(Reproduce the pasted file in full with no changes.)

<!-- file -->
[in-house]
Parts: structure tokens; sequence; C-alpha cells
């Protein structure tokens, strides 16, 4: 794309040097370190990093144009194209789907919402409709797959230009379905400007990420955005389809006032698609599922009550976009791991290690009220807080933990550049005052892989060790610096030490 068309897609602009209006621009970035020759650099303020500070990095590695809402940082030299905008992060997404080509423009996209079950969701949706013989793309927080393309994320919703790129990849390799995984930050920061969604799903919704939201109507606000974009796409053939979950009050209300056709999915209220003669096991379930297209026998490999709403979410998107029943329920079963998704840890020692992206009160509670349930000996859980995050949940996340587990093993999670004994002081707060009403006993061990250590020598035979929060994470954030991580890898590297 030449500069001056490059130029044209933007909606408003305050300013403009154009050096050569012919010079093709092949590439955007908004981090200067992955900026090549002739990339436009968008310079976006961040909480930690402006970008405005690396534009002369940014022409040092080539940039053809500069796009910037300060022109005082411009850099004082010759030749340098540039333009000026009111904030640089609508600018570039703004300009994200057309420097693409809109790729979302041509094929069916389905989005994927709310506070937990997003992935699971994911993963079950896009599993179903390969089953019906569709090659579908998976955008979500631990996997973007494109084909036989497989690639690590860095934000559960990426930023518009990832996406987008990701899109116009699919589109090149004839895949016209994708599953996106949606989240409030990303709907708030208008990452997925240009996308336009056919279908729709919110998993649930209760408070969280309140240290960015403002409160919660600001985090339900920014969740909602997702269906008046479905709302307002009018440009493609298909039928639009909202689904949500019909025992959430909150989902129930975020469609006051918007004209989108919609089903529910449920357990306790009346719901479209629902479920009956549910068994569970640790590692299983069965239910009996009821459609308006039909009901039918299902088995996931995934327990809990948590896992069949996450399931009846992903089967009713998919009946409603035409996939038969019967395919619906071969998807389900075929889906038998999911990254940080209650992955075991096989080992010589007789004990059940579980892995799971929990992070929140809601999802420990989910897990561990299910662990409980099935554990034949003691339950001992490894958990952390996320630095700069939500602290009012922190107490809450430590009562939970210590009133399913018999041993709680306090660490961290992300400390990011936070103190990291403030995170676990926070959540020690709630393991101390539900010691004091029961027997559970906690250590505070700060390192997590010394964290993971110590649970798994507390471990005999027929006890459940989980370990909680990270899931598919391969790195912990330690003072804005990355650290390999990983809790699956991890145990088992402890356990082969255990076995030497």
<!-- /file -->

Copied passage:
[in-house]
Parts: structure tokens; sequence; C-alpha cells
């Protein structure tokens, strides 16, 4: 794309040097370190990093144009194209789907919402409709797959230009379905400007990420955005389809006032698609599922009550976009791991290690009220807080933990550049005052892989060790610096030490 068309897609602009209006621009970035020759650099303020500070990095590695809402940082030299905008992060997404080509423009996209079950969701949706013989793309927080393309994320919703790129990849390799995984930050920061969604799903919704939201109507606000974009796409053939979950009050209300056709999915209220003669096991379930297209026998490999709403979410998107029943329920079963998704840890020692992206009160509670349930000996859980995050949940996340587990093993999670004994002081707060009403006993061990250590020598035979929060994470954030991580890898590297 030449500069001056490059130029044209933007909606408003305050300013403009154009050096050569012919010079093709092949590439955007908004981090200067992955900026090549002739990339436009968008310079976006961040909480930690402006970008405005690396534009002369940014022409040092080539940039053809500069796009910037300060022109005082411009850099004082010759030749340098540039333009000026009111904030640089609508600018570039703004300009994200057309420097693409809109790729979302041509094929069916389905989005994927709310506070937990997003992935699971994911993963079950896009599993179903390969089953019906569709090659579908998976955008979500631990996997973007494109084909036989497989690639690590860095934000559960990426930023518009990832996406987008990701899109116009699919589109090149004839895949016209994708599953996106949606989240409030990303709907708030208008990452997925240009996308336009056919279908729709919110998993649930209760408070969280309140240290960015403002409160919660600001985090339900920014969740909602997702269906008046479905709302307002009018440009493609298909039928639009909202689904949500019909025992959430909150989902129930975020469609006051918007004209989108919609089903529910449920357990306790009346719901479209629902479920009956549910068994569970640790590692299983069965239910009996009821459609308006039909009901039918299902088995996931995934327990809990948590896992069949996450399931009846992903089967009713998919009946409603035409996939038969019967395919619906071969998807389900075929889906038998999911990254940080209650992955075991096989080992010589007789004990059940579980892995799971929990992070929140809601999802420990989910897990561990299910662990409980099935554990034949003691339950001992490894958990952390996320630095700069939500602290009012922190107490809450430590009562939970210590009133399913018999041993709680306090660490961290992300400390990011936070103190990291403030995170676990926070959540020690709630393991101390539900010691004091029961027997559970906690250590505070700060390192997590010394964290993971110590649970798994507390471990005999027929006890459940989980370990909680990270899931598919391969790195912990330690003072804005990355650290390999990983809790699956991890145990088992402890356990082969255990076995030497």